By Lani Duke
The Belden Company, Inc., received a $24,235 contract from the town of Castleton to build up the bank of Creek Road in Castleton just south of the Edward F. Kehoe Fishing Access; Lafayette Highway Specialities won a $4,232 contract to install 141.5 feet of guardrail along that same stretch of road. The road has been narrowed to a single lane since authorities noticed cracking in late May. Good to get it taken care of before winter sets in.
Athlete’s dismissal questioned
The local NAACP chapter has asked Castleton U. to investigate Hezekiah Williamson’s dismissal from the school’s football team, saying he may have been discriminated against and treated unfairly. The 21-year-old said he had no notice before being called to head coach Tony Valpone’s office Sept. 27 and told that as he seemed “unhappy” at the school, the school believed he was planning to transfer out and would not continue to invest effort in him.
Williamson is a new student at Castleton, recruited from Marshall University in West Virginia. The junior English major said he has been working hard to stay at Castleton and had been on the school’s football team a bit more than a month.
There has been no public response from either head football coach Anthony Volpone or athletics and recreation associate dean Deanna Tyson.
Bike tour route
A 228-mile bicycle trail along the Route 30 corridor and the Delaware and Hudson Rail Trail is the first U.S. Bicycle Route in the state so designated by the Adventure Cycling Association and the American Association of State Highway and Transportation Officials (AASHTO). Entering Vermont in Pownal, it parallels Route 7 most of the way to Canada, with plans to eventually connect New York City to Montreal.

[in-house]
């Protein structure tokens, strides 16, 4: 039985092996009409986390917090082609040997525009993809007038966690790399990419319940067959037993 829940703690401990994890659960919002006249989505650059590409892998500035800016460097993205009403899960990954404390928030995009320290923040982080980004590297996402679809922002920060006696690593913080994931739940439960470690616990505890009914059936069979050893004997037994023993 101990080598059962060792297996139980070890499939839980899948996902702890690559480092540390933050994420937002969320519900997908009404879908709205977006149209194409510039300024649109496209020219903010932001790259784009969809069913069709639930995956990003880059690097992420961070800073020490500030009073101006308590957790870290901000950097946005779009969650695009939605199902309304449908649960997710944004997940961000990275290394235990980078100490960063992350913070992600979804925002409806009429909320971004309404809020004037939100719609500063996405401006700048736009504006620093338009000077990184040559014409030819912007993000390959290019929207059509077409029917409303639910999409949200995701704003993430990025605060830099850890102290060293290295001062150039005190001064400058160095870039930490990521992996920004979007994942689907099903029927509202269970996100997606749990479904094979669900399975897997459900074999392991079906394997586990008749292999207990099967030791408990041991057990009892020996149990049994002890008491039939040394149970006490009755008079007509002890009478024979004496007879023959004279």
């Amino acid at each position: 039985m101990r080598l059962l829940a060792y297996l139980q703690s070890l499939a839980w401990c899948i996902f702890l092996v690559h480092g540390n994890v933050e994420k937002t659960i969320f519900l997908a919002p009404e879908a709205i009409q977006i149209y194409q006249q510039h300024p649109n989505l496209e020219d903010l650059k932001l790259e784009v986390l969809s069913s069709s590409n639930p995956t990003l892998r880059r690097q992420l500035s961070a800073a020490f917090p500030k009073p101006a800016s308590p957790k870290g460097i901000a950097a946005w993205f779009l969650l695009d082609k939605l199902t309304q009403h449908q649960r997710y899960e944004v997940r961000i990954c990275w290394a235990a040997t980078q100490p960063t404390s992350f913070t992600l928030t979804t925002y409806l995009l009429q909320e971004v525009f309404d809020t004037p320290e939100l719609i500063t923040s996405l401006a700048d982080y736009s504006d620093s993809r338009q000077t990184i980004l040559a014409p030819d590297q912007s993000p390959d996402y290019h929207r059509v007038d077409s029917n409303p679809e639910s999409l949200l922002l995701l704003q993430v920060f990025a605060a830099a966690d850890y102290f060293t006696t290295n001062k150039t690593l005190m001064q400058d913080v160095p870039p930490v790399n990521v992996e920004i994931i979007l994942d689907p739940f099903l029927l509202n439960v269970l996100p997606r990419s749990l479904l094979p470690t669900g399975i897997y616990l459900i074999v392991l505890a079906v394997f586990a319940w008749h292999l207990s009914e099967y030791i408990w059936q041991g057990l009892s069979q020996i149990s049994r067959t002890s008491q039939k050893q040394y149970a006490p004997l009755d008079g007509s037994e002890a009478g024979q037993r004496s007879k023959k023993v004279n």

Bike enthusiasts are touting the beauty of the route, its historic sites and scenic views, substantial food offerings, covered bridges, and B&Bs.
Judge to decide vote validity
Absentee voters could not participate in the May 12 re-vote on whether to build Castleton a new police station as an addition to the town’s new fire station, Sandy Mayo Jackson has argued. She believes that mistakes by town clerks should not disenfranchise absentee voters, especially in close races.
Voters defeated an appropriation of $300,402 to build the police station in March; absentee voters had received, marked and returned their ballots so were counted at that time. That same March election approved a new town clerk.
Because the vote was so close, voters asked for a revote. This time, the newly installed town clerk did not send out absentee ballots, and the police station construction was approved, 362-345 on May 12. The town Select Board then voted for the town manager to engage an architect, obtain permits, and take other steps toward building the new police station addition.
The project went to bid June 22. The board considered eight bids at its August 17 meeting but all were over budget. A request to the two lowest bidders for cuts to keep the project within budget; McClure Construction resulted in lowering project cost from $289,481 to $265,181, prompting the Select board to offer the project to McClure on Sept. 14.
Jackson filed suit, asking for another revote that would include absentee ballots. Town attorney Paul Gillies argued for dismissal of the suit with prejudice, barring its return to court. A judge will decide the outcome.
to the Benson VFD on raising $9,873 with its annual Haunted Hayride. After covering expenses, it shares profits with the West Haven F.D. and Venture Scouts.
to Pawlet lister Charles Mason, recently awarded the Vermont Assessor & Lister Association’s Michael P. Cyprian award, a recognition for listers and assessors who embody fairness, dedication, helpfulness, work to improve the listing process, and pursuit of better education for the assessment community. He also received the inaugural award of the Steven Jeffrey Lister of the Year Education Grant of $250.